Sunny Mann seems to lead a perfect life. She's married to her childhood sweetheart, who has become wealthy thanks to immense success in his field. But his field is robotics, and sometimes Maxon has trouble distinguishing his human emotions from a robot's machinations. Maxon knows he loves, regrets and forgives, but he finds it difficult to understand why he is different from his beloved robots.
And Sunny has trouble accepting that. She's playing the role of the perfect housewife, caring for the couple's autistic son, Bubber, while putting on her best smile for their wealthy neighbors, even while Maxon is on a mission to populate the moon with the robots he's constructed. Everything looks Stepford-perfect—that is, until Sunny's in a car wreck and her perfectly coifed blonde 'do flies off, revealing her completely bald head.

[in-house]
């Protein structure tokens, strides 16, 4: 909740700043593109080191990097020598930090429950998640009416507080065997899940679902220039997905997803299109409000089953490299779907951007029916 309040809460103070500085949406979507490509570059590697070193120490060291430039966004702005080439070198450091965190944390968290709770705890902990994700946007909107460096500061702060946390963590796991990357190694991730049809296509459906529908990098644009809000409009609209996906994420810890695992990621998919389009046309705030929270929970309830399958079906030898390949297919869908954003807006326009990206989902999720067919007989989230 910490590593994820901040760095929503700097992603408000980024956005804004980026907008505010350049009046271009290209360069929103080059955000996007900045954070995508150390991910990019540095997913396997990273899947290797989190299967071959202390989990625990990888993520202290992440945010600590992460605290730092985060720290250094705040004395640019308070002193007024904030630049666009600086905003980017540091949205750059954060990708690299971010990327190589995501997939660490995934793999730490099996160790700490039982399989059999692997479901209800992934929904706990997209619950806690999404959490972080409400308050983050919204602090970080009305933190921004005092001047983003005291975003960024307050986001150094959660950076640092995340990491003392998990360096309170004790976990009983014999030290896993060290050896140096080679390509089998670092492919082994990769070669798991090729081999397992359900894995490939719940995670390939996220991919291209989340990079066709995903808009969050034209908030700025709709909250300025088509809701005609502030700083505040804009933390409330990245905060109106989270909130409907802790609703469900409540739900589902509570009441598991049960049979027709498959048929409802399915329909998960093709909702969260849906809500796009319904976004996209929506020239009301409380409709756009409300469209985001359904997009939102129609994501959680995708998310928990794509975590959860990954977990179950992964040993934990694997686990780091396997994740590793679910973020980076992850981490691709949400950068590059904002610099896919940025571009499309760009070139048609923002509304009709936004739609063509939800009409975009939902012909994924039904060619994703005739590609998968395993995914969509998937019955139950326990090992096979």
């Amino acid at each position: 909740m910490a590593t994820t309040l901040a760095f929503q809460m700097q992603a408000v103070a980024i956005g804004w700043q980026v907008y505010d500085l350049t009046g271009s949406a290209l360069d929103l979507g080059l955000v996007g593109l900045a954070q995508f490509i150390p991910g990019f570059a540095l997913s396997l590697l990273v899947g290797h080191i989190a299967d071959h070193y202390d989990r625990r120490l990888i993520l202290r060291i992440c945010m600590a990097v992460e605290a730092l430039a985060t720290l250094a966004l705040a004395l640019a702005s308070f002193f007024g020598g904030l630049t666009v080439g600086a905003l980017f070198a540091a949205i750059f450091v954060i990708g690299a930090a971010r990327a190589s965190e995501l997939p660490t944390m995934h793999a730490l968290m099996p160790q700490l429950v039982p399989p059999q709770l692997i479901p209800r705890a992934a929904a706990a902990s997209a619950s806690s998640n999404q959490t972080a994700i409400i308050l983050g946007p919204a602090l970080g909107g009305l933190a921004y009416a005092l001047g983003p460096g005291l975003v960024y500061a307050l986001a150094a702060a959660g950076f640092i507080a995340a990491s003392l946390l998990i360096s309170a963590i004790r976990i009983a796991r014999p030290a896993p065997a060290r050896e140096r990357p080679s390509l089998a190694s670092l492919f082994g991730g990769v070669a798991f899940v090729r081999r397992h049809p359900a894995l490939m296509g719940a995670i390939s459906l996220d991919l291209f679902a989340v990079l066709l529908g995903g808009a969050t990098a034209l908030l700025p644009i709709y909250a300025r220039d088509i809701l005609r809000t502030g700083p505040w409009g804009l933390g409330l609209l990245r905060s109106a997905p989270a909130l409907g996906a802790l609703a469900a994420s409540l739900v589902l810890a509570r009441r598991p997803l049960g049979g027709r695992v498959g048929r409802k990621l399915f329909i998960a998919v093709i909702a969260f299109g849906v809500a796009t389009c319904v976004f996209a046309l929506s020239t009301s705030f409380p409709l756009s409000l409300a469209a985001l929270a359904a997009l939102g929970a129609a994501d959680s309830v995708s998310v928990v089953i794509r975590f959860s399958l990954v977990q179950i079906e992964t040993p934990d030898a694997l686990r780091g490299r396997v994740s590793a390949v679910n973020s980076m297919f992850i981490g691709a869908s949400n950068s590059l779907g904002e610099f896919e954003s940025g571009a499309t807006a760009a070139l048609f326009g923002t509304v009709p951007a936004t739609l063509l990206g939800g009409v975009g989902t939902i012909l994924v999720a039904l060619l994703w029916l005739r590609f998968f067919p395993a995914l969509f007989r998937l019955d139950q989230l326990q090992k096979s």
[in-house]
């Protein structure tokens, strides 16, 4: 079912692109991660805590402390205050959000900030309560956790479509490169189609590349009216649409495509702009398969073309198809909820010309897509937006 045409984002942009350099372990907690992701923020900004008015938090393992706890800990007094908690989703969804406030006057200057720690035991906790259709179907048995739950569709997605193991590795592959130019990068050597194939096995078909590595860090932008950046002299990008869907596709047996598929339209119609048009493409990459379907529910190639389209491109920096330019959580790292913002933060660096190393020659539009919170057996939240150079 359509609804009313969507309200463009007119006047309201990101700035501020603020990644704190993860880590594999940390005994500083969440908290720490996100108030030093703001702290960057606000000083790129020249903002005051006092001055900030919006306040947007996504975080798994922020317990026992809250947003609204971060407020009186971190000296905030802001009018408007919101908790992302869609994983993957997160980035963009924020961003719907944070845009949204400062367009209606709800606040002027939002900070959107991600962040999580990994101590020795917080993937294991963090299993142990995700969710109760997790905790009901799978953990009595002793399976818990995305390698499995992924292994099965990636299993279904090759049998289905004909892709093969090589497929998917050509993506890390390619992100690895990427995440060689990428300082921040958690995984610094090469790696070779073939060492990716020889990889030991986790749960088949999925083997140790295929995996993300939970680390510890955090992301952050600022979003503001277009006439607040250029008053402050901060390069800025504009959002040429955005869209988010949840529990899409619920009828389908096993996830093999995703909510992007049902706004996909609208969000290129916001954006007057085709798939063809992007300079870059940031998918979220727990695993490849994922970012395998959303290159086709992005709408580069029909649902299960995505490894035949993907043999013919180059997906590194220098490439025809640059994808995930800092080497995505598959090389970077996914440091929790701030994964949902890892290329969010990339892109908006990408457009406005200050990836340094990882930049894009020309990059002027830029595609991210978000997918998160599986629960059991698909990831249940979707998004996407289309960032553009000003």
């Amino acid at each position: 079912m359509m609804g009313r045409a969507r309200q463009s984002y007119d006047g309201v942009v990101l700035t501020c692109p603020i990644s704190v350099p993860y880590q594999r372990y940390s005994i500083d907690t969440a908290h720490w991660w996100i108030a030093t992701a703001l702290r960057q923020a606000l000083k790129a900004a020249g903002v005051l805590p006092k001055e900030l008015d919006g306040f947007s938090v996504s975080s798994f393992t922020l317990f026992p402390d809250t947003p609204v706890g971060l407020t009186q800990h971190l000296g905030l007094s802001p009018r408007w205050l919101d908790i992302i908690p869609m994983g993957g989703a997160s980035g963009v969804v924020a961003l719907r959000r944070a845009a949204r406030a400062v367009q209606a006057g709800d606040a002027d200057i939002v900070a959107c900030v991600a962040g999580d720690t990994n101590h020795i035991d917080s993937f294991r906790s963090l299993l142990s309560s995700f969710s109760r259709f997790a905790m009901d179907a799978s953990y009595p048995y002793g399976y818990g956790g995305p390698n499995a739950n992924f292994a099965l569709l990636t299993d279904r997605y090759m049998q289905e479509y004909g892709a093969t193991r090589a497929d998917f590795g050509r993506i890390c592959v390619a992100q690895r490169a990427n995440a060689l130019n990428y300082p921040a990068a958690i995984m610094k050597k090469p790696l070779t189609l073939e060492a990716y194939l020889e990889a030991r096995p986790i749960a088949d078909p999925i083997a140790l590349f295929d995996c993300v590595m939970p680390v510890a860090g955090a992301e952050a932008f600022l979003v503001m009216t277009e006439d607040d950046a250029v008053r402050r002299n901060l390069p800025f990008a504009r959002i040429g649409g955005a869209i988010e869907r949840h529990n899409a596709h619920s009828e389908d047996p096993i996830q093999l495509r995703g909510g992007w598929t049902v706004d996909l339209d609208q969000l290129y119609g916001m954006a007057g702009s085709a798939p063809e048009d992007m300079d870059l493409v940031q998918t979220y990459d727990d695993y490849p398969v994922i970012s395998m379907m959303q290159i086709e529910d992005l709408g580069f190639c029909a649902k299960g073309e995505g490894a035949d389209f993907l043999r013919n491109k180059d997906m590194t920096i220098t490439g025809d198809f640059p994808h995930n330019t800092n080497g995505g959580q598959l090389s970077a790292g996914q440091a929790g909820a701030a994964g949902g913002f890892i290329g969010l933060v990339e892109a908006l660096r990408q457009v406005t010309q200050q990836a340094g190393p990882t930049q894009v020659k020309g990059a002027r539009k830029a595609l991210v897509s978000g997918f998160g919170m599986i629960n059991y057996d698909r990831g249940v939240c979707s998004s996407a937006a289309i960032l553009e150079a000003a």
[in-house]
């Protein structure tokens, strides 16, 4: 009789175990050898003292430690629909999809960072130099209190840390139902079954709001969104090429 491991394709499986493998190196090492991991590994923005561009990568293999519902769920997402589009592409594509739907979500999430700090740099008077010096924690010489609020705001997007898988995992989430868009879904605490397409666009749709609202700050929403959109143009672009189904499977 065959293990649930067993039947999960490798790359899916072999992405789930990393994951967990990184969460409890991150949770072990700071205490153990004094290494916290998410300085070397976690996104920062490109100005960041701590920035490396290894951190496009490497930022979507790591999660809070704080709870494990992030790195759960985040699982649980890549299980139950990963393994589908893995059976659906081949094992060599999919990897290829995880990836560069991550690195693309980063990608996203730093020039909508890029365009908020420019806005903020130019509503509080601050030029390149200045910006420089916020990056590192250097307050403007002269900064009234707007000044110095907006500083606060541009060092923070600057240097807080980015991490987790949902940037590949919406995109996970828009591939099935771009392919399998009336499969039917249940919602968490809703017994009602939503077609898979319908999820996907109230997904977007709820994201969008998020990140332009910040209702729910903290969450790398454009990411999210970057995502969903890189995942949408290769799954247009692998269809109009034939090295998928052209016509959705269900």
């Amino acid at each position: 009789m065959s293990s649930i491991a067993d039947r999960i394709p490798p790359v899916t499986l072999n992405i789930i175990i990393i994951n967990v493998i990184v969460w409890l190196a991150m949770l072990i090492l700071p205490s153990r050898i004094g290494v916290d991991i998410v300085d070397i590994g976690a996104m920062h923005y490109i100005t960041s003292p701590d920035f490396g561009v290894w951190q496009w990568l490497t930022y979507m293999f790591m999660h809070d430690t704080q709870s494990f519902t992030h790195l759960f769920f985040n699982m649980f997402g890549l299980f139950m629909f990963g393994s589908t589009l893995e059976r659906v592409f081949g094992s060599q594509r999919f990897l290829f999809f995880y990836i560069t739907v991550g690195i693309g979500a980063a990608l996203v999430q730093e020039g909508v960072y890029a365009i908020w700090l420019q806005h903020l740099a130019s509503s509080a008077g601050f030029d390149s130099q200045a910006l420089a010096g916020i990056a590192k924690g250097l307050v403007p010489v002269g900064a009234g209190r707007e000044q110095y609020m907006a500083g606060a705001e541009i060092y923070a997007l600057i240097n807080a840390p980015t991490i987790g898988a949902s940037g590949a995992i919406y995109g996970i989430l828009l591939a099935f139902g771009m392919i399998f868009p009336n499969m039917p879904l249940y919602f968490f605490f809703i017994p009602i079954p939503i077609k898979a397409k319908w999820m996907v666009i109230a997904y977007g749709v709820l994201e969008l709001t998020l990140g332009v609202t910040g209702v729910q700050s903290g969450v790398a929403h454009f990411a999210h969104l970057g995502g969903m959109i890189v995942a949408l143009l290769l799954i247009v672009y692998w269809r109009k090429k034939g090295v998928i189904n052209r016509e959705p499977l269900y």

It's just one of many idiosyncratic twists in Shine Shine Shine, an amusing and unpredictable novel from book doctor Lydia Netzer. Netzer has spent her career fixing others' manuscripts, and with this first major publisher effort she proves a creative force in her own right.
On a rocket bound for the moon, Maxon reckons with his humanity as compared to the perfectly structured machines he adores. But his love for Sunny reminds him that he is, in fact, human. Meanwhile, Sunny is left earthbound, pregnant with the couple's second child and, after the wreck, suddenly determined to unmask herself and reveal her imperfections for all to see.
As they face challenges without the lifelong support system they've provided each other, Sunny and Maxon must confront the realities of loving flawed beings. Ultimately, Shine Shine Shine is a story about the nature of love—and a lovable, quirky novel from a new voice in fiction.